The Durham-Scarborough BRT is proposing frequent 15-minute or better service, all day, seven days a week, with a bus every five minutes or less in busier sections during peak hours by 2041. 

While the design in this project focuses on infrastructure for bus to run on, including roads and bus stops, Service concepts will be continually evaluated for segments such as Ellesmere Rd between Scarborough Centre (SC) and UTSC in the future.

Anonymous's avatar

I’d like to make a recommendation that buses within the Pickering City Centre (Liverpool Road - Glenanna Road.
Presently both Metrolinx and the Region of Durham have indicated that the Pickering City Centre is identified as a mobility hub.

I want to suggest that the BRT be deviated off of Highway 2 between these two major roads by using Highway 2, Liverpool Road, Pickering Parkway and Glenanna Road to get back to highway 2,. This would provide greater access to connecting transit service at Pickering Parkway Terminal, and new frequent all day GO Train Service on the Lakeshore East line.

This routing would also provide greater access to areas of the Pickering Town Centre, Condominum developments on Pickering Parkway, Glenanna Road, and Liverpool Road. This would also provide access to the Pickering Public Library, Pickering City Hall, and The Esplinade Park.

This routing would act almost like the initial plan for service to Mississauga Square One Mall like was initially planned for the Hurontario LRT Project.

This deviation also would advance progress open the Region of Durham’s Transportation Master Plan and the City of Pickering Official Plan to redevelop Pickering Parkway in to a transit mall.

Thanks for the consideration
- Jordan Hollingsworth

Metrolinx's avatar

Hi Jordan

Thank you for your suggestion. We have passed it along to Durham Region Transit for consideration. 

While this project focuses on the infrastructure, including roads and bus stops along Highway 2, Durham Region Transit could decide to augment the PULSE service along the corridor with other routes that make a more direct connection to the GO Station in the future.  

Similarly, other DRT routes could run over part of the corridor and then leave the corridor to go to places like GO stations, local neighbourhoods, bus terminals or other major faciities.

Anonymous's avatar

One thing this project is currently lacking is a determined end of the line on the eastern side.

coincidentally Metrolinx is also currently planning the construction of four new GO Stations in Durham Region. One of these stations is located just five minutes south of Downtown Oshawa.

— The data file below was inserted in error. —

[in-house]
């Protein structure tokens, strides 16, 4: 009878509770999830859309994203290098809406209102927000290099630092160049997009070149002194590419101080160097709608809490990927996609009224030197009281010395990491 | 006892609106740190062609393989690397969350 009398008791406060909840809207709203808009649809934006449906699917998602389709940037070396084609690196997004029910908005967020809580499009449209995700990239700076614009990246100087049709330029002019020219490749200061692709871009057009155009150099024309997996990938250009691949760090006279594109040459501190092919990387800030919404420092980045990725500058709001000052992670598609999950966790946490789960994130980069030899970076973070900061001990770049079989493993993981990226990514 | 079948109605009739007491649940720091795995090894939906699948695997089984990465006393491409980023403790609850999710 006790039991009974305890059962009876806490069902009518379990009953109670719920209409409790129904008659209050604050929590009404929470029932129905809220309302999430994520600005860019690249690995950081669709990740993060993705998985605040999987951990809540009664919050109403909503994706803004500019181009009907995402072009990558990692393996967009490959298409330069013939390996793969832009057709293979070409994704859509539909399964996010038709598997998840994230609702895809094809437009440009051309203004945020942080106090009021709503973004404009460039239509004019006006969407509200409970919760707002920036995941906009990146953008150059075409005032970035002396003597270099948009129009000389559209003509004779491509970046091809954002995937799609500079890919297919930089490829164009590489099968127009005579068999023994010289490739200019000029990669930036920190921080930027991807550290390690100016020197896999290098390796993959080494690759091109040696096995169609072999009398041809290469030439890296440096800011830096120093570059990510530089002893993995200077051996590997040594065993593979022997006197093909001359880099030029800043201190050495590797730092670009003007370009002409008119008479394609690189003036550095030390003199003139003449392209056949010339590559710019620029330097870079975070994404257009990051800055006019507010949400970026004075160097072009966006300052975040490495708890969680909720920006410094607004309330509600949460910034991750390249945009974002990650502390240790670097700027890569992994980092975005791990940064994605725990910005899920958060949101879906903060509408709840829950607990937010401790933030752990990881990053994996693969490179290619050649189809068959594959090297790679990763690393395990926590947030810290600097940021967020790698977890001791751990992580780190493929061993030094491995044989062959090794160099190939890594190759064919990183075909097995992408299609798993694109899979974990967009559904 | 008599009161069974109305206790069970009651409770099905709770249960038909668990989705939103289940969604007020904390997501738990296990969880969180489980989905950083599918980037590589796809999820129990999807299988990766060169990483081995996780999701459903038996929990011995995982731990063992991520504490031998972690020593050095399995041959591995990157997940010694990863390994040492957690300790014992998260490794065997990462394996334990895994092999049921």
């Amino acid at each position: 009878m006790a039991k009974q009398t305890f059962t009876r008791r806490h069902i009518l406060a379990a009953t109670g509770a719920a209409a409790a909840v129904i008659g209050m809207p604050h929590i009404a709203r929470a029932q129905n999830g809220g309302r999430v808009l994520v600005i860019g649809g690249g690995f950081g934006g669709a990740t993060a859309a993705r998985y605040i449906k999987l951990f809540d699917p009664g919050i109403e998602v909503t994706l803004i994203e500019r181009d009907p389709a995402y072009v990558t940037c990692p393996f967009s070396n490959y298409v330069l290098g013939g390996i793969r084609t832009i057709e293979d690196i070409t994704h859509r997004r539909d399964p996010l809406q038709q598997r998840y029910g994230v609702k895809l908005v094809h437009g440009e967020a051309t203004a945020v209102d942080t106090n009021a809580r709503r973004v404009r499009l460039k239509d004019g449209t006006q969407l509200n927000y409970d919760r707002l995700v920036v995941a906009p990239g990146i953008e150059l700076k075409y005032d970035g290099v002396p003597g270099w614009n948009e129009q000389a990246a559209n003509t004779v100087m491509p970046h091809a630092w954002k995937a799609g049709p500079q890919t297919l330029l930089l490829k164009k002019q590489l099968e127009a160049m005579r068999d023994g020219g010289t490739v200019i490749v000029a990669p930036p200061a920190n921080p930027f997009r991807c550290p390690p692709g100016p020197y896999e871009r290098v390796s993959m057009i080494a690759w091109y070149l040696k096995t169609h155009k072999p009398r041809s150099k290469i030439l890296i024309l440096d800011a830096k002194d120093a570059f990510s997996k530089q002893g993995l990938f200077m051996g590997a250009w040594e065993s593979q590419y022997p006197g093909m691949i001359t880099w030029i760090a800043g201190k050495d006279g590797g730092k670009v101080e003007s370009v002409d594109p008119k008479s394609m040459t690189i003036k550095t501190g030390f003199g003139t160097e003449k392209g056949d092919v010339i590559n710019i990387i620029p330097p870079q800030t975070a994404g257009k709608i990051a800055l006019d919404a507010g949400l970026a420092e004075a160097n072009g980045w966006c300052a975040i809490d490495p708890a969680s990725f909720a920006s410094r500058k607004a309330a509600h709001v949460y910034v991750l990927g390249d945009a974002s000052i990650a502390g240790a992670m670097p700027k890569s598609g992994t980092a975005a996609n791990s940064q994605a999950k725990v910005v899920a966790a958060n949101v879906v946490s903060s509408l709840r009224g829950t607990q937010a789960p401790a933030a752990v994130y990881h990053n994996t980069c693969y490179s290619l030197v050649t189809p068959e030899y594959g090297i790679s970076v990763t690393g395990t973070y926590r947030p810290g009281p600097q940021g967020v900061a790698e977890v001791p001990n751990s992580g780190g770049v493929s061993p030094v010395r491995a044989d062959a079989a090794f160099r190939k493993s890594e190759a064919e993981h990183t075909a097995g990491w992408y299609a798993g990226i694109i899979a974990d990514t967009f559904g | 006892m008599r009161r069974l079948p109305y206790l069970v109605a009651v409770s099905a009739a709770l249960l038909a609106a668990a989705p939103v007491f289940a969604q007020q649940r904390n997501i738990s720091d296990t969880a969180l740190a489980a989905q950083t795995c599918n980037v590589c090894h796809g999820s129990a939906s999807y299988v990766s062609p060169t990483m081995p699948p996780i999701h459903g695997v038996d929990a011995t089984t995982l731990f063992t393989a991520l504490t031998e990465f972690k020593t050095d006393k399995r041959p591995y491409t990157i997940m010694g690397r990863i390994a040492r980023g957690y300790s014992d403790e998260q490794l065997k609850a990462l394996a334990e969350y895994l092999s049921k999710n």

Setting Oshawa Central GO Station as the eastern terminus for the line would make the new GO Train station in the centre of Oshawa a mobility hub for residents in Oshawa and would provide greater access to rapid transit, both on the BRT and on the Lakeshore East Bowmanville Extension.

This could be accomplished by operating the DSBRT along Centre Street and Simcoe Street, which come spring 2021 is also planned to have curb side bus lanes through downtown Oshawa south until Olive Avenue

Thanks for hearing my suggestions

Metrolinx's avatar

Thank you for your suggestion. 

The eastern limit for the current study was set at Simcoe Street for two reasons: Rapid Transit along Simcoe St is being planned for Durham Region Transit, and the final configuration of the new Oshawa GO Station is still being determined. 

The DSBRT study will provide for good connection to the Simcoe Street corridor.  A separate study will be required to propose service strategies that extend the DSBRT east of Simcoe to connect to the new GO station once the station design is set. As the timing is uncertain, this study limit purposely stops at east of Simcoe to allow flexibility for the future study to determine station connections.

In the interim, the DSBRT sevice will operate in mixed traffic as far east as Ritson to take advantage of a temporary bus layover location on William Street. 

Daniel's avatar

Dec 9, 2020 - 22:46

Hi! I left a comment earlier under the same name (Daniel). Thank you so much for your informative response regarding the station design. Could you please forward my comments to the project team so that they can be considered when the team is developing the detailed design?
Thank you very much, I appreciate it!

Metrolinx's avatar

Dec 14, 2020 - 11:17

Hi Daniel 

Your comments have been forwarded to the team and remain on record. All comments we recieve on the project are considered by the project team. Thank you 

Anonymous's avatar